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Hi.

I'm Bri Garbani, a designer + photographer living in San Diego, California. It's here that I express my passion for dogs, design + DIY through writing + photography. If you like what you see, you'll want to check back often as I have a constant need to create + Native Blonde is my prime creative outlet.

Urban Garden Space

Urban Garden Space

This particular DIY I can barely take any credit for as it was essentially 95% my husband’s doing. It was a rather quick project where he did the brunt of the work while I wasn’t home, so there are very few photos to show the stages of progress (I'm the one that tends to keep the camera rolling when we're in DIY mode). Also, by the time I was there to offer my helping hands, all that was left to do was stain the wood fence and staple up the wire caging, which we did together.

For starters, knowing that my husband wanted a large vegetable and fruit garden, I gifted him these beautiful hand tools as inspiration to make his garden dreams come true.

The process for this project involved letting the grass die where we designated the garden space, hacking down and digging up the olive tree in the corner that we rendered as useless to us and spreading dirt to level the space out as best as possible. Next, the hubby added fence posts to outline the perimeter of the garden and framed them out with cross beams. Corner hardware connecting each section and hinges for a swinging gate door were incorporated as well. Why fence the space in at all if it’s in our own backyard? Dogs. Before Duke passed away, we had two dogs that previously liked to help themselves to any vegetables they could get their mouths on. At our house in Texas they did it and they even stole from the planter boxes we had on our patio while we were living in an apartment. So, to prevent them from gorging themselves and saving some vegetables for us too, we thought it would be best to fence in the space entirely. Now that Dutch is an only dog we’ve loosened up on the rule of ‘no dogs in the garden’ and let her in from time to time. It’s such a treat for her to go inside the gate - she even begs to go in most days, always going straight to her favorite – cherry tomatoes.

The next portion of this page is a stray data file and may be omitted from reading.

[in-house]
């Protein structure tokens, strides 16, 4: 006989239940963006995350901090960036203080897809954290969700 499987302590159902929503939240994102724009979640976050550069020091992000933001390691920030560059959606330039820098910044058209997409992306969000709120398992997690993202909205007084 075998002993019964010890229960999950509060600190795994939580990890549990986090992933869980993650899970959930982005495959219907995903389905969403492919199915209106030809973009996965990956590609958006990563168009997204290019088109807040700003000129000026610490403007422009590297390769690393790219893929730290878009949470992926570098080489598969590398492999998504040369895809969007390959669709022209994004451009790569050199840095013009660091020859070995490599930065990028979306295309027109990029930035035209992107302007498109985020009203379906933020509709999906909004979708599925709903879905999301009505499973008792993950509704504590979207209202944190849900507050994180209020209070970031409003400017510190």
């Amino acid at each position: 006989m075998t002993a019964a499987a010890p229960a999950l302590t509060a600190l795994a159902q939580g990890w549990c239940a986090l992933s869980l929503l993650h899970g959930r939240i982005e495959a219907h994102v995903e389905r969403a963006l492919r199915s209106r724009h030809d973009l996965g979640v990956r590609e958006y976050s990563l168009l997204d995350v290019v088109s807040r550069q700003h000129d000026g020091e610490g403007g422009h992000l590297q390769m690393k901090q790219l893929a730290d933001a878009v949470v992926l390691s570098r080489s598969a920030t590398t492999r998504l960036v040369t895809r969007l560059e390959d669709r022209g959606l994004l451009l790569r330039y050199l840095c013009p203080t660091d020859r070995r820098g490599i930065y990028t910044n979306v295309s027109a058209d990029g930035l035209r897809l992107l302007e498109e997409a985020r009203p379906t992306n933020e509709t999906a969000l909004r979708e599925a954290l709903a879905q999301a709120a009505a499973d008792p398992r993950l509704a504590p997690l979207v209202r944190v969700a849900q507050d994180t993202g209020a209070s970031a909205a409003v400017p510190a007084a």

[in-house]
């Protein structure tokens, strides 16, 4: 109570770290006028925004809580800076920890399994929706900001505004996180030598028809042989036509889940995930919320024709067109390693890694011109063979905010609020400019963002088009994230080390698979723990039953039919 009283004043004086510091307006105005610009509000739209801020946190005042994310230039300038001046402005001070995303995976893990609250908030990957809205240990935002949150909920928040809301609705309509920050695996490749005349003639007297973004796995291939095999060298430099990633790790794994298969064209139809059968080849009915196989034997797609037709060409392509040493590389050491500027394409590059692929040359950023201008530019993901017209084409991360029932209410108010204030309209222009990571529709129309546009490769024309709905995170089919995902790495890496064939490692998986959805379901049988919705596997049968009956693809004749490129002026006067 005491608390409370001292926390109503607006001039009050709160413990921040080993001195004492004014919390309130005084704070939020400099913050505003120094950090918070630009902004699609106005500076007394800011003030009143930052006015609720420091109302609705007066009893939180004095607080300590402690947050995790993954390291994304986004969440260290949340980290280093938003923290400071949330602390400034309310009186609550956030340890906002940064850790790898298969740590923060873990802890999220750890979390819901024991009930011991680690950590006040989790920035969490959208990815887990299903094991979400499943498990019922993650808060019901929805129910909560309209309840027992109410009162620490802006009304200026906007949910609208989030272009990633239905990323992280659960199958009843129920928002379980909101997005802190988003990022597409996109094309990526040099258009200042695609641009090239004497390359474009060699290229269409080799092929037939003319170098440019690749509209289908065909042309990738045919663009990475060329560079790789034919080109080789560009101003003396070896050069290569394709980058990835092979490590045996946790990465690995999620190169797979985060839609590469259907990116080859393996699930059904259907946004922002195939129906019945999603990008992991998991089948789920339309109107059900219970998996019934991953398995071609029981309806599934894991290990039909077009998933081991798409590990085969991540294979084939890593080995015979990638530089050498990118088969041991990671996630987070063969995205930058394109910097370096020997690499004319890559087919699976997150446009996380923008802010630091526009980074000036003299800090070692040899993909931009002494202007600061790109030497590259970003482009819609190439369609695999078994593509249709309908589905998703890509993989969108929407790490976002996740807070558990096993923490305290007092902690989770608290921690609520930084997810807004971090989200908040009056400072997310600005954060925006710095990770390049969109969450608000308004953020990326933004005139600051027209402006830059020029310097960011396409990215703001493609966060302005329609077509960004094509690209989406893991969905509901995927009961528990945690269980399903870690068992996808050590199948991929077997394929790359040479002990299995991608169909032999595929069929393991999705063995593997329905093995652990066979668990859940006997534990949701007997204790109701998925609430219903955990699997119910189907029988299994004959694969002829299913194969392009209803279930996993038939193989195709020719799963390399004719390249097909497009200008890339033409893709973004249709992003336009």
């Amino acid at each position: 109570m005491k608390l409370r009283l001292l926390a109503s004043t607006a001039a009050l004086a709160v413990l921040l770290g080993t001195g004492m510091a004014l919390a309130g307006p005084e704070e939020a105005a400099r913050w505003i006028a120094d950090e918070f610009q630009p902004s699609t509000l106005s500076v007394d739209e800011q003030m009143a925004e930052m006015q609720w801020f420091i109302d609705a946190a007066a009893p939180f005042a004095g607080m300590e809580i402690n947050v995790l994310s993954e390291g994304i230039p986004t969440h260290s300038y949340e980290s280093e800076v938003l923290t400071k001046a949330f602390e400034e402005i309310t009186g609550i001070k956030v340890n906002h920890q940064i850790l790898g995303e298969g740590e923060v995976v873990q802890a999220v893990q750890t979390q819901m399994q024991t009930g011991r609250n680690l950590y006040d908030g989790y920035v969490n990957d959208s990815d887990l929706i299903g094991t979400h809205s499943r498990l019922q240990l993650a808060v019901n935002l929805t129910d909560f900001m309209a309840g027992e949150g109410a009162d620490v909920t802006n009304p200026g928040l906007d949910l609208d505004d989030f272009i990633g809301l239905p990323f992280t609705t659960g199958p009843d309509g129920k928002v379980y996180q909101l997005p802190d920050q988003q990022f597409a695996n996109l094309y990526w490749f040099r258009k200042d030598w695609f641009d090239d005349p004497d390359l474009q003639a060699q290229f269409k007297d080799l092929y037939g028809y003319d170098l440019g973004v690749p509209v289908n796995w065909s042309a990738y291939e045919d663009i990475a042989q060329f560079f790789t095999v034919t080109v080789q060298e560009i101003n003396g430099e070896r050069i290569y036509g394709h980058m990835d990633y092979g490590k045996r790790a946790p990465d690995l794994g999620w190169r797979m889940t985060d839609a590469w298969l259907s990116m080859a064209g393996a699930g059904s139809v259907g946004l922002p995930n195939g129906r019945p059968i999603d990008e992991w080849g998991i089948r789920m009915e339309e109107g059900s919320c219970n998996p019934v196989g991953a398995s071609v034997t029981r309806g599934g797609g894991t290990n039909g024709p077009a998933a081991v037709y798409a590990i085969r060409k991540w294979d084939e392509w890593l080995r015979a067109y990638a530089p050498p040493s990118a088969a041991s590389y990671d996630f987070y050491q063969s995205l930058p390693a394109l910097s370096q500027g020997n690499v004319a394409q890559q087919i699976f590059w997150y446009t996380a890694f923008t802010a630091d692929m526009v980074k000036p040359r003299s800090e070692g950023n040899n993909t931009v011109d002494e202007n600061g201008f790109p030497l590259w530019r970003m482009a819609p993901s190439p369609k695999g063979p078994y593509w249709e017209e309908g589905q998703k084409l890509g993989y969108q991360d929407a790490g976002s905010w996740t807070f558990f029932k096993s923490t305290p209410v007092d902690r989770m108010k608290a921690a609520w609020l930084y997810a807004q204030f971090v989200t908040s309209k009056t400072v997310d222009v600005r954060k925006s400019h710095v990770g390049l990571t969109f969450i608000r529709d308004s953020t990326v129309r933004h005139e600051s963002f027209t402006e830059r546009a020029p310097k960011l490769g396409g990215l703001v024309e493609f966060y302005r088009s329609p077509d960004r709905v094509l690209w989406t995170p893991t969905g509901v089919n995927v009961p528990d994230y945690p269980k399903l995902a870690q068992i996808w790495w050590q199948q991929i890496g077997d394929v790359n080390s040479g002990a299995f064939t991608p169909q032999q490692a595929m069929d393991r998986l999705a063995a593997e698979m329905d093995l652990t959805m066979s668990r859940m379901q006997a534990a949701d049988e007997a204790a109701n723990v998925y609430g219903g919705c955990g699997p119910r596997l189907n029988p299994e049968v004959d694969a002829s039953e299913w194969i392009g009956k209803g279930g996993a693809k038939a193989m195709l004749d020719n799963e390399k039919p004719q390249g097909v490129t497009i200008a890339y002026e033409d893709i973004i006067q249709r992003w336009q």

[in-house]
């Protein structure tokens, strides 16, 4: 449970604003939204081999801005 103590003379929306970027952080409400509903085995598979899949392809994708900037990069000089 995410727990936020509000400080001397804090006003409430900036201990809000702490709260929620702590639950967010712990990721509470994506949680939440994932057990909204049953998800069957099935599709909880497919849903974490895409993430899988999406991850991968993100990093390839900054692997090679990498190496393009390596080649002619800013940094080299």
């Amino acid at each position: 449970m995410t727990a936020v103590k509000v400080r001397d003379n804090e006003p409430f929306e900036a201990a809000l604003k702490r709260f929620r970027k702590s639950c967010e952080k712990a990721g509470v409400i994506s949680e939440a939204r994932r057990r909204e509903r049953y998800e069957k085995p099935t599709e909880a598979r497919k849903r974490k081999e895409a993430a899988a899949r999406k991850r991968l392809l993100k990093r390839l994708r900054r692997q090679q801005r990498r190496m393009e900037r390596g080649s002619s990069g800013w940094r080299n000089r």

Once the fence frame was in place, several yards of decomposed granite were spread, smoothed and compacted to provide a firm base below the raised plant beds. The raised plant beds are made out of untreated 2x4’s pine boards assembled together in various sizes for the plan my husband mapped out. Occasionally he built the boxes too large for one person to carry so I would step in to help move them into place (that was one other instance I felt helpful during this project).

He laid them out according to types of plants and also by how much sun each space would receive. The garden measures at 10 feet by 50 feet. One box is all leafy greens, one is all berry bushes and vines, one is for grapevines, another is for produce that grows on the ground, another box is strictly for herbs and another for plants that produce upright. In between several of the boxes are fruit trees. The two grapefruit trees that were established when we moved in we kept, but we added an avocado, a 5-in-1 citrus with a few types of oranges on it as well as lemons and limes. When we were shopping for trees to put in this space I begged and pleaded for a nectarine tree (my personal favorite!), which I got, but it was not included in the garden. It lives outside of the garden and is entirely my responsibility, but that’s fine by me! We opted to buy fruit trees that were a few years old so we wouldn’t have to wait too long for them to produce. Oh, and did I mention that everything is completely organic? Worm poop fertilizer and all.

My boys bonding over shared blueberries.

All that remained was adding a sprinkler and drip line system for tending to each plant’s needs. Some have not done so well – I’m talking to you soy beans. But for the most part things have really flourished. We’ve had eggplant, okra, red and green bell peppers, jalapeños, strawberries, blueberries, blackberries, raspberries, cucumbers, watermelon, celery, basil, cilantro, mint, onion, green beans, carrots, grapefruit, rosemary, two types of kale, a handful of other lettuce varieties, three types of tomatoes and so much more. It’s practically like having a small farm stand in our backyard - what a bounty it has been this summer! In fact, just about anytime we go to a friend’s house we take a paper bag chock full of fruits and vegetables to share and the reviews have been great. We even have pending requests – our next batch of cucumbers is going to a friend to pickle. How fun is that?

One finishing touch that I added was these handsome copper plant markers. Aren't they just lovely? Of the few photos I have of this DIY project, here are some shots that show before and after comparisons of the space, a bit of the process and some of the reward we've enjoyed this spring and summer. Eat well and be well my friends!

A few of my favorite things.
Geometric Succulent Terrarium

Geometric Succulent Terrarium

Outdoor Sectional Seating

Outdoor Sectional Seating